A mass collides with an inclined plane

In summary, the statement in my textbook that if an object elastically hit an frictionless inclined surface with angle between the vector of initial velocity and an imaginary line that is perpendicular to the surface ##\alpha##,then the angle between the line and final velocity vector will also be ##\alpha## is not true.
  • #1
Rikudo
120
26
Homework Statement
An object with mass m free fall and collides with an inclined plane that cannot move with velocity V. The angle between the vector of final velocity and a line that is perpendicular to the surface?
Relevant Equations
Newton third law
impulse-momentum theorem
In my textbook, it is stated that "if an object elastically hit an frictionless inclined surface with angle between the vector of initial velocity and an imaginary line that is perpendicular to the surface ##\alpha##,then the angle between the line and final velocity vector will also be ##\alpha##. Fig.1 illustrates this statement

However, I'm not sure that this is true,so I'm going to prove it.

Note:
1. At X axis, the final velocity is marked as ##V'_x## ,and ##V_x##means initial velocity
2. Fig.2 illustrates the force that works on the object

M's impulse at X-axis :
$$−N_x\,dt=dP_{x_M} $$$$∫−N_x\,dt=ΔP_{x_M}$$
since the velocity of the plane does not change, then ##\Delta P_{x_M}## is 0. As a result :$$∫N_x\,dt=0...(1)$$

Now, for the impulse works on ##m## at X-axis : $$N_x\,dt=dP_{x_m}$$$$ ∫N_x\,dt=ΔP_{x_m}...(2)$$ Substitute equation 1 into equation 2
$$0=m(V'_{x_m} − V_{x_m})$$ Since the object free fall,the initial velocity of ##m## in X axis is 0$$V'_{x_m}=0$$

This breaks my textbook's statement ,and this does not make any sense because as in fig.1 , we know exactly that ##m## has ##V'_x##

It can be concluded that my method is forbidden.
So,my question is : Is there any law that my method breaks?
 

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  • #2
Your assumption that the momentum of the plane is zero is incorrect. Look at the 1d collision of elastic balls where the stationary ball is much more massive than the moving ball to see how to think about this.
 
  • #3
... momentum of an object is not conserved in a collision with the Earth, which is effectively what this is (the inclined plane is fixed to the Earth). E.g. a bouncing ball reverses the direction of momentum at every bounce.

Instead, in an elastic collision with the Earth it's the object's energy and not momentum that is conserved. As @caz says, you can see this from an elastic collision with a large mass, and taking the limit as that mass becomes infinite.
 
  • #4
##\Delta P_{x_M}## is not zero and hence (1) isn't true either. There is some small change (in practice negligible) in the velocity of the plane, which when multiplied by its huge mass, gives a good non zero value for ##\Delta P_{x_M}## .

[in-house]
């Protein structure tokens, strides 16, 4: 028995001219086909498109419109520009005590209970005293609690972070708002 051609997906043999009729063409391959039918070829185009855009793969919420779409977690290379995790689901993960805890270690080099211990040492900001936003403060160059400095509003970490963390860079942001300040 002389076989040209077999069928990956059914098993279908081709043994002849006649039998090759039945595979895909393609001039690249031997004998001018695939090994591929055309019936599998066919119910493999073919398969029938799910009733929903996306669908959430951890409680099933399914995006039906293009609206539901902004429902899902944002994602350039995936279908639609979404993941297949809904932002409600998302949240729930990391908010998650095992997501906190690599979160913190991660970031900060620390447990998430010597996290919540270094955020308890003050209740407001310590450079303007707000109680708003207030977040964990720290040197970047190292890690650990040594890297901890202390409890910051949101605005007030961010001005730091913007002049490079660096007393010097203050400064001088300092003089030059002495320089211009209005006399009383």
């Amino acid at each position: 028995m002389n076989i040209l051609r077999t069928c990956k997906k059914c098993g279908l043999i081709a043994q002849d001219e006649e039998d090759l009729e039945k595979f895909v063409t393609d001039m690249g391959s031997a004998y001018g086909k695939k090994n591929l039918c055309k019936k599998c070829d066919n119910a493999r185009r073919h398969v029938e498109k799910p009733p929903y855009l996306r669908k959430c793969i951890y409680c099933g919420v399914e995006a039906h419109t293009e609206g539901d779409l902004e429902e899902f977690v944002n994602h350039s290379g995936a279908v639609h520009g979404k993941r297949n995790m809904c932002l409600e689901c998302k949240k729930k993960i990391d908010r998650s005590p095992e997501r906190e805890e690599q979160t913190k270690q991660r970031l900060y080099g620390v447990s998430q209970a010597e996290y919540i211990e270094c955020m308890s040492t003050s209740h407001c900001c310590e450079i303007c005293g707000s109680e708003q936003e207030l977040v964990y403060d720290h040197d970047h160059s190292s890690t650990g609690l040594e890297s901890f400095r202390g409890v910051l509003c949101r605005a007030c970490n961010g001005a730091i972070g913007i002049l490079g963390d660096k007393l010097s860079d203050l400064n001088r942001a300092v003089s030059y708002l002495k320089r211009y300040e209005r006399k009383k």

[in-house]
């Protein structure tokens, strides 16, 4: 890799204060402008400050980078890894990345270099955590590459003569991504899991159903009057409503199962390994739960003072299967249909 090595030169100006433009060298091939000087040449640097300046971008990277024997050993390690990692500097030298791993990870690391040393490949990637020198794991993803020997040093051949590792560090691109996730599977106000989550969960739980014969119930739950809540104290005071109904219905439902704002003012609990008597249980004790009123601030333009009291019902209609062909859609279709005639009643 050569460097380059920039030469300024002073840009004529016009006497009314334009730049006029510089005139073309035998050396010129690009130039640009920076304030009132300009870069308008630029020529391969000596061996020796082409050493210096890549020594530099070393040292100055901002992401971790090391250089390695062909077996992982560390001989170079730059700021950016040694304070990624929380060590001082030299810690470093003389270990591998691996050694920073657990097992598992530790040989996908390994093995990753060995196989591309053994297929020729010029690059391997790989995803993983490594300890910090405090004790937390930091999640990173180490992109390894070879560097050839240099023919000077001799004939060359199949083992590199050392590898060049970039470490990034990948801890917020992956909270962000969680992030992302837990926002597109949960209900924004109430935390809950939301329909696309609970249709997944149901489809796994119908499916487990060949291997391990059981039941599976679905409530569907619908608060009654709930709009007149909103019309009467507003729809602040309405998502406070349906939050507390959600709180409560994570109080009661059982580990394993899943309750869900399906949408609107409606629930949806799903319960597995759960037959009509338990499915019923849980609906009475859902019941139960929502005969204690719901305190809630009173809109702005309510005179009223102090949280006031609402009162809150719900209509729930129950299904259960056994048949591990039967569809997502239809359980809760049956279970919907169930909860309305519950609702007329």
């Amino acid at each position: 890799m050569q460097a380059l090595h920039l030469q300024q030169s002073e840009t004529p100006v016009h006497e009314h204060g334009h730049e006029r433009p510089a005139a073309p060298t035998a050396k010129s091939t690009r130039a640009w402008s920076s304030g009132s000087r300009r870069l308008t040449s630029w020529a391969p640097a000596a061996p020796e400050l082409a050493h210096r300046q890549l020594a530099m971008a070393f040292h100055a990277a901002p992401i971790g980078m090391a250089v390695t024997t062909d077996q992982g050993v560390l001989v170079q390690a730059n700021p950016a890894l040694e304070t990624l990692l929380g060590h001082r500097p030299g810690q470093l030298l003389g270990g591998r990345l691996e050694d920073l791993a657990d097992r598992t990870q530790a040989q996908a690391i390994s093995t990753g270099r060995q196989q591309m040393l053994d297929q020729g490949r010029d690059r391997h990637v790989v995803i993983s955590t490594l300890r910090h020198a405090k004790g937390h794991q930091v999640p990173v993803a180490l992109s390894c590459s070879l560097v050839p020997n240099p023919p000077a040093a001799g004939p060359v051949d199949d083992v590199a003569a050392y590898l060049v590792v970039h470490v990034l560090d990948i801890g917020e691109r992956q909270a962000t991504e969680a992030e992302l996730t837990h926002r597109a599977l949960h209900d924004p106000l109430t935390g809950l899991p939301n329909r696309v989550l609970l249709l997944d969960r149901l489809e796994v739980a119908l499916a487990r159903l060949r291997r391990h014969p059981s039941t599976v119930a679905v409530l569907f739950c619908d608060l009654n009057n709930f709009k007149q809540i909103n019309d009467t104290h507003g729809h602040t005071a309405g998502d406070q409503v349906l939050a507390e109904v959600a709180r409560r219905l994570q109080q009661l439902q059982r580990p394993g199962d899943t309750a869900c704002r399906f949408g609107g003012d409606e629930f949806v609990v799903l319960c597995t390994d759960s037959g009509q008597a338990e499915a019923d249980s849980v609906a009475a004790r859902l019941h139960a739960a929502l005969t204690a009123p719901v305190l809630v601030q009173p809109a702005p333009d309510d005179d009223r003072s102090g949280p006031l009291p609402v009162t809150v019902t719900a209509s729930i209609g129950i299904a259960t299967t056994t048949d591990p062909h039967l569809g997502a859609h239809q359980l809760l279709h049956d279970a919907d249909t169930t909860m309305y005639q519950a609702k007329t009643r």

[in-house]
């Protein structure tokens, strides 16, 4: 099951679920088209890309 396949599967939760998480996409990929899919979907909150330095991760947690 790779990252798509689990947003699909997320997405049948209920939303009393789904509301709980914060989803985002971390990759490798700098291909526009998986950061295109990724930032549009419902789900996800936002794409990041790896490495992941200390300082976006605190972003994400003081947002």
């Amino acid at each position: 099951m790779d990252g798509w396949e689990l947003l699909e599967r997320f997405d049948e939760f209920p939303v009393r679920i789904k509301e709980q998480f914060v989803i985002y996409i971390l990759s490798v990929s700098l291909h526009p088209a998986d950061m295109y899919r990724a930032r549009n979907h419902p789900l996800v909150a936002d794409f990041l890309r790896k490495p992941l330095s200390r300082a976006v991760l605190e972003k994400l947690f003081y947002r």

• #5
PeroK said:
... momentum of an object is not conserved in a collision with the Earth, which is effectively what this is (the inclined plane is fixed to the Earth). E.g. a bouncing ball reverses the direction of momentum at every bounce.

Instead, in an elastic collision with the Earth it's the object's energy and not momentum that is conserved. As @caz says, you can see this from an elastic collision with a large mass, and taking the limit as that mass becomes infinite.
But, there is no external force.So ,isn't the momentum is supposed to be conserved?
 
  • #6
Rikudo said:
But, there is no external force.So ,isn't the momentum is supposed to be conserved?
The momentum of the system (particle +earth )is conserved . The momentum of the particle (object) alone is not conserved, that's what @PeroK says.
But in order to apply conservation of momentum for the particle+earth system, you have to take into account the change in the momentum of the Earth which is of the form ##0\cdot\infty## because the change in velocity might be small (practically 0) but the mass of Earth is too big (in a way infinite).
 
  • #7
Rikudo said:
But, there is no external force.So ,isn't the momentum is supposed to be conserved?
The external force is provided by the collision with the Earth.
 
  • #8
And, in any case, gravity is an external force on the object, so there is no reason for conservation of momentum of the falling object and bouncing object.
 
  • #9
Delta2 said:
The momentum of the system (particle +earth )is conserved . The momentum of the particle (object) alone is not conserved, that's what @PeroK says.
But in order to apply conservation of momentum for the particle+earth system, you have to take into account the change in the momentum of the Earth which is of the form ##0\cdot\infty## because the change in velocity might be small (practically 0) but the mass of Earth is too big (in a way infinite).
I followed your advice, but the result is that the final velocity of ##m## in X-axis has no solution

##M##'s impulse:
$$- \int N_x \,dt= M\Delta V_{x_M}$$ ##M## is so big so that it can be considered as ##\infty##
$$- \int N_x\,dt = \infty (0)$$
Infinity times 0 is undefined , and I will replace this result as "?"
$$- \int N_x \,dt = ?\,...(1)$$

##m##'s impulse :
$$∫N_x\,dt=ΔP_{x_m}...(2)$$ Substitute equation 1 to 2$$ -? = m (V'_{x_m} - V_{x_m}) $$
The initial velocity in X direction is 0,so :
$$-? = m (V'_{x_m})$$ $$\frac {-?} m = V'_{x_m} $$
Which means the final velocity of m in X-axis has no solution
 
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Likes Delta2
  • #10
Infinity times 0 is not always undefined it might be something finite and I think such is the case here, it is ##M\Delta V_{x_M}## where M is very big but ##\Delta V_{x_M}## is very small. When you multiply something very big by something very small you usually get something in between, that is something medium if I can put it this way.

Your final equation should be if i replace "?" by ##M\Delta V_{x_M}##
$$V'_{x_m}=-\frac{M}{m}\Delta V_{x_M}$$
 
  • #11
@Rikudo you're making this way too complicated. First, consider an elastic collision between a mass ##m## with initial velocity ##u## and a stationary mass ##M##. After the collision we have:
$$v = \frac{m - M}{m + M}u, \ \ V = \frac{2m}{m + M}u$$ That's an exercise for you, using conservation of energy and momentum. Where ##v## is the velocity of ##m## and ##V## is the velocity of ##M## after the collision.